Athletes, by definition, must keep their bodies in peak physical shape. Even if you aren’t training for the next Olympics or playing in a professional league, a moderate interest in cycling, running or other recreational sport can leave you vulnerable to injury.
The most common injuries for athletes involve joints, muscles and ligaments. Everyone has seen a professional football player end his career by blowing out an ACL or tearing a muscle, but few people realize the importance of minor musculoskeletal injuries. Being under the care of an orthopaedic specialist can help keep even casual athletes stay in optimal shape.
If you find yourself dealing with muscle or joint pain, or worse, an injury, an orthopaedic doctor should probably be your first stop. An orthopaedic doctor can diagnose your pain, and help you determine the appropriate treatment program that will get you back to your desired activity quickly and safely. Orthopaedic doctors who specialize in sports medicine are especially tuned in to the needs of athletes and will take into account the specific demands your sport puts on your body.
Orthopaedic doctors can also assist athletes with a rehabilitation plan. Once you have been injured, you need to work slowly toward recovery and avoid getting back into play before you’re ready. A combination of physical therapy, rest and supervision from your orthopaedic surgeon will minimize the impact of an injury on the body and could result in your injured knee or ankle returning to its original capabilities.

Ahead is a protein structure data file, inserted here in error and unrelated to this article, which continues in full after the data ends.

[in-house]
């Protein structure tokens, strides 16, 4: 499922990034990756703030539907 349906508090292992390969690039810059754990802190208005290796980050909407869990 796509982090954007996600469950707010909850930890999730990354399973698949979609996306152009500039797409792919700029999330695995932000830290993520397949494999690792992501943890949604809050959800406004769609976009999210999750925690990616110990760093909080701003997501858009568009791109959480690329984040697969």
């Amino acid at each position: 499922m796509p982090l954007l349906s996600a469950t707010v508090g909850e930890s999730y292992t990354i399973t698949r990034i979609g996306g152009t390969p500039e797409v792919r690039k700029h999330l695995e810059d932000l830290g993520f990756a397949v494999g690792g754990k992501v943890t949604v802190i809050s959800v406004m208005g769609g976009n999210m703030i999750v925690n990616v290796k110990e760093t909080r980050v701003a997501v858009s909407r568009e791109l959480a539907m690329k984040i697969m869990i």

Many sports-related injuries (and re-injury) can be prevented. For example, you’ll notice many college and professional football players wear knee braces during play to prevent ligament injuries on the field. This prevention also applies to degenerative musculoskeletal diseases such as arthritis. An orthopaedic doctor can help slow the progression of these diseases and help you manage pain.
Young athletes need specialized care from a pediatric orthopaedic doctor. Stop Sports Injuries, a campaign dedicated to youth sports safety, estimates that more than 3 million children are injured each year in the course of playing youth sports. While not all of these injuries are musculoskeletal, most are. The needs of young athletes are different than those of adults because their bodies are still growing. Specialized surgical techniques have been developed by orthopaedic doctors to minimize the impact of an injury on a child’s body and speed recovery times.
Whatever sport you play, it’s likely it has taken its toll on your body. If you’re experiencing pain from any sports-related injury, whether it occurred this year or 20 years ago, an orthopaedic specialist can relieve your symptoms and help you return to the activities you enjoy.